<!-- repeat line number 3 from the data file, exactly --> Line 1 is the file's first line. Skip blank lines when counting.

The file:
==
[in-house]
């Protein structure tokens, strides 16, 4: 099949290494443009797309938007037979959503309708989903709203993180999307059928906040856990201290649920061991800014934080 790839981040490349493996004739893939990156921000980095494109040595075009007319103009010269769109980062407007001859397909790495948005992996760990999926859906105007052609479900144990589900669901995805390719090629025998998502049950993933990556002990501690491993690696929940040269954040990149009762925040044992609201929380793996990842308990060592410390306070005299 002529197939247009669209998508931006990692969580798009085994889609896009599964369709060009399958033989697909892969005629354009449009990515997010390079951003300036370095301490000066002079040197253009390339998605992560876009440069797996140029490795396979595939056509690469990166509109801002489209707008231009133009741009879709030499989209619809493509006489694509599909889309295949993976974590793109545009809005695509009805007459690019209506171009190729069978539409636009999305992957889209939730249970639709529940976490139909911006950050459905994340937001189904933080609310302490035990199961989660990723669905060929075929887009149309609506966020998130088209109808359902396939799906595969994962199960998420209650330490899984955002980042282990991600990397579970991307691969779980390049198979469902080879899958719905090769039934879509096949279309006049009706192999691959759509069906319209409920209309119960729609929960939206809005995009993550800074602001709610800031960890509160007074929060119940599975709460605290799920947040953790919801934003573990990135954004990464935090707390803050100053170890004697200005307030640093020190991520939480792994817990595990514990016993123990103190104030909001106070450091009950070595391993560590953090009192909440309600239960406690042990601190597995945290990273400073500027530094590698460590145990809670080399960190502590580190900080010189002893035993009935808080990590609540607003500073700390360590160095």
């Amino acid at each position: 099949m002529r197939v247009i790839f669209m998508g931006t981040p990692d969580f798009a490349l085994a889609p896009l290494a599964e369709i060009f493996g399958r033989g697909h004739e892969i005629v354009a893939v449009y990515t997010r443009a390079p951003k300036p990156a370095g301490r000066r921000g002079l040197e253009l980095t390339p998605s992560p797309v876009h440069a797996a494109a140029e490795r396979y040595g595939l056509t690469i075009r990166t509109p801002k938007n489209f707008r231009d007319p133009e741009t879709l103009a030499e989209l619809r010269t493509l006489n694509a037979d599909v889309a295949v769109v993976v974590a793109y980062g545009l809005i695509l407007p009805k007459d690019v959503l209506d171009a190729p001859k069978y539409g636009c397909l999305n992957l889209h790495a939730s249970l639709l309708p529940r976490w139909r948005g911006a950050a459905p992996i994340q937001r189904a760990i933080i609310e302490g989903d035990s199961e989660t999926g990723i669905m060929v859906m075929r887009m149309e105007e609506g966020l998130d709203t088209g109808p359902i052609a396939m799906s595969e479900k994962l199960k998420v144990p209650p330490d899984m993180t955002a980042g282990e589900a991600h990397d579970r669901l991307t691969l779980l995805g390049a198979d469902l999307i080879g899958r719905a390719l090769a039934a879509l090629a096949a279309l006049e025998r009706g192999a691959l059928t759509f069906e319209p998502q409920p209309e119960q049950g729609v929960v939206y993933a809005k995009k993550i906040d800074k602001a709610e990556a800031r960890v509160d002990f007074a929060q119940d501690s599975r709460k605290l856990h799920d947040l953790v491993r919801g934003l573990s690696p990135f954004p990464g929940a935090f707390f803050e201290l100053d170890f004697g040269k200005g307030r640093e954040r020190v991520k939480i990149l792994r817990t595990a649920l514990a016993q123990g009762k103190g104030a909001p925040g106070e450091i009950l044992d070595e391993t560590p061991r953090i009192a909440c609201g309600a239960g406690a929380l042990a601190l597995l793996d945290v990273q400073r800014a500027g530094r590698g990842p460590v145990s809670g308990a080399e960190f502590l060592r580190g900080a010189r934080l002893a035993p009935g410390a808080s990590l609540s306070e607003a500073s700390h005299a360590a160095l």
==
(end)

């Amino acid at each position: 099949m002529r197939v247009i790839f669209m998508g931006t981040p990692d969580f798009a490349l085994a889609p896009l290494a599964e369709i060009f493996g399958r033989g697909h004739e892969i005629v354009a893939v449009y990515t997010r443009a390079p951003k300036p990156a370095g301490r000066r921000g002079l040197e253009l980095t390339p998605s992560p797309v876009h440069a797996a494109a140029e490795r396979y040595g595939l056509t690469i075009r990166t509109p801002k938007n489209f707008r231009d007319p133009e741009t879709l103009a030499e989209l619809r010269t493509l006489n694509a037979d599909v889309a295949v769109v993976v974590a793109y980062g545009l809005i695509l407007p009805k007459d690019v959503l209506d171009a190729p001859k069978y539409g636009c397909l999305n992957l889209h790495a939730s249970l639709l309708p529940r976490w139909r948005g911006a950050a459905p992996i994340q937001r189904a760990i933080i609310e302490g989903d035990s199961e989660t999926g990723i669905m060929v859906m075929r887009m149309e105007e609506g966020l998130d709203t088209g109808p359902i052609a396939m799906s595969e479900k994962l199960k998420v144990p209650p330490d899984m993180t955002a980042g282990e589900a991600h990397d579970r669901l991307t691969l779980l995805g390049a198979d469902l999307i080879g899958r719905a390719l090769a039934a879509l090629a096949a279309l006049e025998r009706g192999a691959l059928t759509f069906e319209p998502q409920p209309e119960q049950g729609v929960v939206y993933a809005k995009k993550i906040d800074k602001a709610e990556a800031r960890v509160d002990f007074a929060q119940d501690s599975r709460k605290l856990h799920d947040l953790v491993r919801g934003l573990s690696p990135f954004p990464g929940a935090f707390f803050e201290l100053d170890f004697g040269k200005g307030r640093e954040r020190v991520k939480i990149l792994r817990t595990a649920l514990a016993q123990g009762k103190g104030a909001p925040g106070e450091i009950l044992d070595e391993t560590p061991r953090i009192a909440c609201g309600a239960g406690a929380l042990a601190l597995l793996d945290v990273q400073r800014a500027g530094r590698g990842p460590v145990s809670g308990a080399e960190f502590l060592r580190g900080a010189r934080l002893a035993p009935g410390a808080s990590l609540s306070e607003a500073s700390h005299a360590a160095l």